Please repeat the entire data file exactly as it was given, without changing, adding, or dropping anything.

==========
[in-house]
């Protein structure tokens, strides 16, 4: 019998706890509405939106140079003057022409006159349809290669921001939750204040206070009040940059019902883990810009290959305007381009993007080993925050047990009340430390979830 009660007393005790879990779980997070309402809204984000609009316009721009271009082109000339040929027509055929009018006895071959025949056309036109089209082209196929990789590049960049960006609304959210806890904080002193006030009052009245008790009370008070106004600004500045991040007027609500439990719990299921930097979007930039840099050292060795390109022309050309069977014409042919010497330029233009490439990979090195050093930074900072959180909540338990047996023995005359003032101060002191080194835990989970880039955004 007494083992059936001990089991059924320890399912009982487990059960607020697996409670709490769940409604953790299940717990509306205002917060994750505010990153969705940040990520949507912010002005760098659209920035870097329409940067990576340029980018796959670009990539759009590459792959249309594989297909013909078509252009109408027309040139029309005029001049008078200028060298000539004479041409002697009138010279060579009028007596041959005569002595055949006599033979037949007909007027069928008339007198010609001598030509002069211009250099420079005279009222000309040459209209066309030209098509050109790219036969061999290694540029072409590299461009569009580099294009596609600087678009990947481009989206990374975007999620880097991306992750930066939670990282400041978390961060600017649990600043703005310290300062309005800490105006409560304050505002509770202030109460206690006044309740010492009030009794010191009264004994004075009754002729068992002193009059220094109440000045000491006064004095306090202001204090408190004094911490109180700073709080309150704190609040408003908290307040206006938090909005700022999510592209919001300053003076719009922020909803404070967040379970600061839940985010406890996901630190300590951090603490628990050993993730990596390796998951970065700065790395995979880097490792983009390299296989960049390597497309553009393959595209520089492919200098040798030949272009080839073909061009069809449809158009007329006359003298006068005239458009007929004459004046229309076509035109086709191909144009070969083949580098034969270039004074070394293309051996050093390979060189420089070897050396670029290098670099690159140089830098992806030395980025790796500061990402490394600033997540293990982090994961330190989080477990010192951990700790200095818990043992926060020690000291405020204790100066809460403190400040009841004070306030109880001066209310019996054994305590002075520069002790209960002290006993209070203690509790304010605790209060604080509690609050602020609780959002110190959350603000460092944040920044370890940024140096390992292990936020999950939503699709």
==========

[in-house]
């Protein structure tokens, strides 16, 4: 019998706890509405939106140079003057022409006159349809290669921001939750204040206070009040940059019902883990810009290959305007381009993007080993925050047990009340430390979830 009660007393005790879990779980997070309402809204984000609009316009721009271009082109000339040929027509055929009018006895071959025949056309036109089209082209196929990789590049960049960006609304959210806890904080002193006030009052009245008790009370008070106004600004500045991040007027609500439990719990299921930097979007930039840099050292060795390109022309050309069977014409042919010497330029233009490439990979090195050093930074900072959180909540338990047996023995005359003032101060002191080194835990989970880039955004 007494083992059936001990089991059924320890399912009982487990059960607020697996409670709490769940409604953790299940717990509306205002917060994750505010990153969705940040990520949507912010002005760098659209920035870097329409940067990576340029980018796959670009990539759009590459792959249309594989297909013909078509252009109408027309040139029309005029001049008078200028060298000539004479041409002697009138010279060579009028007596041959005569002595055949006599033979037949007909007027069928008339007198010609001598030509002069211009250099420079005279009222000309040459209209066309030209098509050109790219036969061999290694540029072409590299461009569009580099294009596609600087678009990947481009989206990374975007999620880097991306992750930066939670990282400041978390961060600017649990600043703005310290300062309005800490105006409560304050505002509770202030109460206690006044309740010492009030009794010191009264004994004075009754002729068992002193009059220094109440000045000491006064004095306090202001204090408190004094911490109180700073709080309150704190609040408003908290307040206006938090909005700022999510592209919001300053003076719009922020909803404070967040379970600061839940985010406890996901630190300590951090603490628990050993993730990596390796998951970065700065790395995979880097490792983009390299296989960049390597497309553009393959595209520089492919200098040798030949272009080839073909061009069809449809158009007329006359003298006068005239458009007929004459004046229309076509035109086709191909144009070969083949580098034969270039004074070394293309051996050093390979060189420089070897050396670029290098670099690159140089830098992806030395980025790796500061990402490394600033997540293990982090994961330190989080477990010192951990700790200095818990043992926060020690000291405020204790100066809460403190400040009841004070306030109880001066209310019996054994305590002075520069002790209960002290006993209070203690509790304010605790209060604080509690609050602020609780959002110190959350603000460092944040920044370890940024140096390992292990936020999950939503699709």